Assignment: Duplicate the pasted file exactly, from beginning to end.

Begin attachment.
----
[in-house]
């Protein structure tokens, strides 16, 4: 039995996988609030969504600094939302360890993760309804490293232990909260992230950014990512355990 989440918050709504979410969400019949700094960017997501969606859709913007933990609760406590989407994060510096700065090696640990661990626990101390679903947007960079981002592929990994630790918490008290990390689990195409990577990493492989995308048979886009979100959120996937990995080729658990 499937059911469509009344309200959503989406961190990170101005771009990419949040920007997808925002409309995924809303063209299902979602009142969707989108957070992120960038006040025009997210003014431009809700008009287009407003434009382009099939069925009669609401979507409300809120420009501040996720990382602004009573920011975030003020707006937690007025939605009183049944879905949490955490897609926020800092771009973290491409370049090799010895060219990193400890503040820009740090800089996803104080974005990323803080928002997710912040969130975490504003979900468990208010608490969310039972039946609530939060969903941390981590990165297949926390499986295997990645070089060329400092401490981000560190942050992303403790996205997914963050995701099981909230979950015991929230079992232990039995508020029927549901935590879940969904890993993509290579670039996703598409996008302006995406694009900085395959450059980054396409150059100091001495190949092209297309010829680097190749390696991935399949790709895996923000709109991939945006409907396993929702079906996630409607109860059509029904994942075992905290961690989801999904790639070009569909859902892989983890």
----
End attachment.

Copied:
[in-house]
């Protein structure tokens, strides 16, 4: 039995996988609030969504600094939302360890993760309804490293232990909260992230950014990512355990 989440918050709504979410969400019949700094960017997501969606859709913007933990609760406590989407994060510096700065090696640990661990626990101390679903947007960079981002592929990994630790918490008290990390689990195409990577990493492989995308048979886009979100959120996937990995080729658990 499937059911469509009344309200959503989406961190990170101005771009990419949040920007997808925002409309995924809303063209299902979602009142969707989108957070992120960038006040025009997210003014431009809700008009287009407003434009382009099939069925009669609401979507409300809120420009501040996720990382602004009573920011975030003020707006937690007025939605009183049944879905949490955490897609926020800092771009973290491409370049090799010895060219990193400890503040820009740090800089996803104080974005990323803080928002997710912040969130975490504003979900468990208010608490969310039972039946609530939060969903941390981590990165297949926390499986295997990645070089060329400092401490981000560190942050992303403790996205997914963050995701099981909230979950015991929230079992232990039995508020029927549901935590879940969904890993993509290579670039996703598409996008302006995406694009900085395959450059980054396409150059100091001495190949092209297309010829680097190749390696991935399949790709895996923000709109991939945006409907396993929702079906996630409607109860059509029904994942075992905290961690989801999904790639070009569909859902892989983890």